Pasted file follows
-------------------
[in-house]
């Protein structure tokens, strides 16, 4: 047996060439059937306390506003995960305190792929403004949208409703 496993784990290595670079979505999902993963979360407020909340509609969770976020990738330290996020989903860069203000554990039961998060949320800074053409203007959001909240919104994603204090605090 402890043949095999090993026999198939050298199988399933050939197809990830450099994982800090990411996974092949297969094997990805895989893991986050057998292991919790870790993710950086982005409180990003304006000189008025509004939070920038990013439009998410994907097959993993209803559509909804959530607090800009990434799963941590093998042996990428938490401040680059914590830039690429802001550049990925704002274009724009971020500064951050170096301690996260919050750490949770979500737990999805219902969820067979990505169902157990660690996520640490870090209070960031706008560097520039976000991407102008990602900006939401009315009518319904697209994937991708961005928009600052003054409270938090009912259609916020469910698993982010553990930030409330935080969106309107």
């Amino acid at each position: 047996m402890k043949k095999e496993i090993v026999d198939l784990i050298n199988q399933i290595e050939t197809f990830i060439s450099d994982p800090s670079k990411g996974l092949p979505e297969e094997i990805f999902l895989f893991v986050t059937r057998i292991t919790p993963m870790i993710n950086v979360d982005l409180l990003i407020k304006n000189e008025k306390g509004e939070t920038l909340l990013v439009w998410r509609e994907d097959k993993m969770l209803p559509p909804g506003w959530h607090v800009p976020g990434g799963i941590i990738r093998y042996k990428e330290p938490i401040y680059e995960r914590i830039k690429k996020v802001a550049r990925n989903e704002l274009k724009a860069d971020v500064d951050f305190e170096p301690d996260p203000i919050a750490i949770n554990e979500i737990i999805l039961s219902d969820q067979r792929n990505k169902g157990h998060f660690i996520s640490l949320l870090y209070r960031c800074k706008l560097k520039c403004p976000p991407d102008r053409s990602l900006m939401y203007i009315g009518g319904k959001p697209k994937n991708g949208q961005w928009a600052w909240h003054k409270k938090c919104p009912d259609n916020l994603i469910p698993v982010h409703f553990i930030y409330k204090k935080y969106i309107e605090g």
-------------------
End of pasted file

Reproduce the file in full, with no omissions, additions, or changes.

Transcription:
[in-house]
């Protein structure tokens, strides 16, 4: 047996060439059937306390506003995960305190792929403004949208409703 496993784990290595670079979505999902993963979360407020909340509609969770976020990738330290996020989903860069203000554990039961998060949320800074053409203007959001909240919104994603204090605090 402890043949095999090993026999198939050298199988399933050939197809990830450099994982800090990411996974092949297969094997990805895989893991986050057998292991919790870790993710950086982005409180990003304006000189008025509004939070920038990013439009998410994907097959993993209803559509909804959530607090800009990434799963941590093998042996990428938490401040680059914590830039690429802001550049990925704002274009724009971020500064951050170096301690996260919050750490949770979500737990999805219902969820067979990505169902157990660690996520640490870090209070960031706008560097520039976000991407102008990602900006939401009315009518319904697209994937991708961005928009600052003054409270938090009912259609916020469910698993982010553990930030409330935080969106309107």
């Amino acid at each position: 047996m402890k043949k095999e496993i090993v026999d198939l784990i050298n199988q399933i290595e050939t197809f990830i060439s450099d994982p800090s670079k990411g996974l092949p979505e297969e094997i990805f999902l895989f893991v986050t059937r057998i292991t919790p993963m870790i993710n950086v979360d982005l409180l990003i407020k304006n000189e008025k306390g509004e939070t920038l909340l990013v439009w998410r509609e994907d097959k993993m969770l209803p559509p909804g506003w959530h607090v800009p976020g990434g799963i941590i990738r093998y042996k990428e330290p938490i401040y680059e995960r914590i830039k690429k996020v802001a550049r990925n989903e704002l274009k724009a860069d971020v500064d951050f305190e170096p301690d996260p203000i919050a750490i949770n554990e979500i737990i999805l039961s219902d969820q067979r792929n990505k169902g157990h998060f660690i996520s640490l949320l870090y209070r960031c800074k706008l560097k520039c403004p976000p991407d102008r053409s990602l900006m939401y203007i009315g009518g319904k959001p697209k994937n991708g949208q961005w928009a600052w909240h003054k409270k938090c919104p009912d259609n916020l994603i469910p698993v982010h409703f553990i930030y409330k204090k935080y969106i309107e605090g």